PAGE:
The United Nations is urging Iraqi Kurds not to push for a referendum on whether the Kirkuk oil area should be part of their northern enclave, saying such a vote would ignite conflict, a Western diplomat said on Tuesday.
"The U.N. says it will not support a hostile referendum ... (asking) do you want to join the KRG or not?" the diplomat, who is involved in the negotiation, said on condition of anonymity.
"We (all) believe that would lead to war and the U.N. has ... told the Kurds that," he said.
I agree that the referendum, in the way Kurds want it, would be a bad idea. I also agree with the assumption that Baghdad and Erbil are not going to reach compromise any time soon. However, I think the lack of compromise in the next six months will not lead to armed conflict between the central government and the Kurdish regional government.
Neither side is certain to win such a war. The central government is aware of the history of the conflict. Baghdad’s attempts to pacify the Kurdish regions for eight decades did not achieve their objective. Moreover, a renewed campaign against a particular ethnic group would undermine the legitimacy of the new political system in Iraq. If Baghdad decides to go to war against the Kurds it will have to forget about U.S. or international support. In fact it would make the system look not so much different from its predecessors.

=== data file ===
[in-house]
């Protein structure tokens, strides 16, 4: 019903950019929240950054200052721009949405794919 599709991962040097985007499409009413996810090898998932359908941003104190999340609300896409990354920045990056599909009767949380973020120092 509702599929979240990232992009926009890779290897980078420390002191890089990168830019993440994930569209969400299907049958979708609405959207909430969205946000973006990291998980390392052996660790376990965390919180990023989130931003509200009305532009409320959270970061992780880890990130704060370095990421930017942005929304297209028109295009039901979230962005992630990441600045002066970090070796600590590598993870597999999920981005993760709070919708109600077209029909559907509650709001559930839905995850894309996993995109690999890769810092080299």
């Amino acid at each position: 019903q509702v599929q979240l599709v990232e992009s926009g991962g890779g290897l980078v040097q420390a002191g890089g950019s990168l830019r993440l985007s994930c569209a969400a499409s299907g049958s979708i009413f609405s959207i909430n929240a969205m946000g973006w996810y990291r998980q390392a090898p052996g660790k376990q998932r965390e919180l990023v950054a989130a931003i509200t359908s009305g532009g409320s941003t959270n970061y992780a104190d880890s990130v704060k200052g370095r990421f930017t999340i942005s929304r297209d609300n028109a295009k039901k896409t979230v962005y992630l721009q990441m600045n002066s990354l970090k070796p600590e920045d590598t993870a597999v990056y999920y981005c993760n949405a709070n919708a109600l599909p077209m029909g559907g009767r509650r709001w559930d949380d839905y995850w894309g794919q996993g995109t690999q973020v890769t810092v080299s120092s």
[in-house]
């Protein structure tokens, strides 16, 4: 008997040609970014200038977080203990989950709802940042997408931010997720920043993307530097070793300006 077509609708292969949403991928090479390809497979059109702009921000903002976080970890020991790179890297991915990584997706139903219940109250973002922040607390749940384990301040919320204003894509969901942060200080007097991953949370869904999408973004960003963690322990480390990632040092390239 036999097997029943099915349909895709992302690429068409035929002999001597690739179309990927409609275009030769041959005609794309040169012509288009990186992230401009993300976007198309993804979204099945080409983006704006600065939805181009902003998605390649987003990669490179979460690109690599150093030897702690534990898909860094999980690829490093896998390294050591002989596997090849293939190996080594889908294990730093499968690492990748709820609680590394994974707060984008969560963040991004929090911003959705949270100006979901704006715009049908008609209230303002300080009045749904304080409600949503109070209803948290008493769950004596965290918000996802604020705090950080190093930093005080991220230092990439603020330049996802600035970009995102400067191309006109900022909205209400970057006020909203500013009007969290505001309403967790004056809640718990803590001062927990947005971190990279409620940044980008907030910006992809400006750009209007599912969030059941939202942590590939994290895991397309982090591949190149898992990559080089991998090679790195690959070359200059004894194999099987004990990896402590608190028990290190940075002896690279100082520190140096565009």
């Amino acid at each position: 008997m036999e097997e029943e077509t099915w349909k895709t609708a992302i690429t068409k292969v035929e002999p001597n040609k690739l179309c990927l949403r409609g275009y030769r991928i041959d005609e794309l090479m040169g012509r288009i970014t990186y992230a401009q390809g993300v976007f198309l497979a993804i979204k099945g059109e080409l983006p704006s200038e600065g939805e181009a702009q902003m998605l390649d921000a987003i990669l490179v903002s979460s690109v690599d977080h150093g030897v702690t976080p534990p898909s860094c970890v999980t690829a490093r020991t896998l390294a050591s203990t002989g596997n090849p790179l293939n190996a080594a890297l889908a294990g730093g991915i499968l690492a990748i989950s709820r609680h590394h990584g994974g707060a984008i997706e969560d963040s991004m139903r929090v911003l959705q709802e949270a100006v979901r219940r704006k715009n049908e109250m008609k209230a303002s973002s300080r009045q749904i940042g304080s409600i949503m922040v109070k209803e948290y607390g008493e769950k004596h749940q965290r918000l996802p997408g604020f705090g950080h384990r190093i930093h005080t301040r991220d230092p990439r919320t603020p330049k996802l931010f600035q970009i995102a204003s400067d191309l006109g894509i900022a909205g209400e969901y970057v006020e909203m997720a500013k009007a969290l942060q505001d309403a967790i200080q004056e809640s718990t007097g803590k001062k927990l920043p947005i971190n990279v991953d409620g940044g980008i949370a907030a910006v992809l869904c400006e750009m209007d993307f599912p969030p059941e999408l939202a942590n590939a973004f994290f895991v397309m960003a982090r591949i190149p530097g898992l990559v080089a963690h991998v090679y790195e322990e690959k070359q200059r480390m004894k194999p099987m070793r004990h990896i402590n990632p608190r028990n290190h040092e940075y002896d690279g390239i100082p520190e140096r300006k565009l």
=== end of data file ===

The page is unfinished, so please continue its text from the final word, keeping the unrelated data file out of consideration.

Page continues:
The Kurds on the other hand, despite a belligerent tone, are not likely to pick up arms and fight the central government. In warfare the unpredictable always happens. I think the Kurdish leadership is aware of the risks war entails. It makes perfect sense for them to accept a power-sharing solution in Kirkuk without bloodshed. Particularly if the alternative involves the risk of not only losing all of Kirkuk for another generation(s), but also the risk of losing parts of their established autonomous region.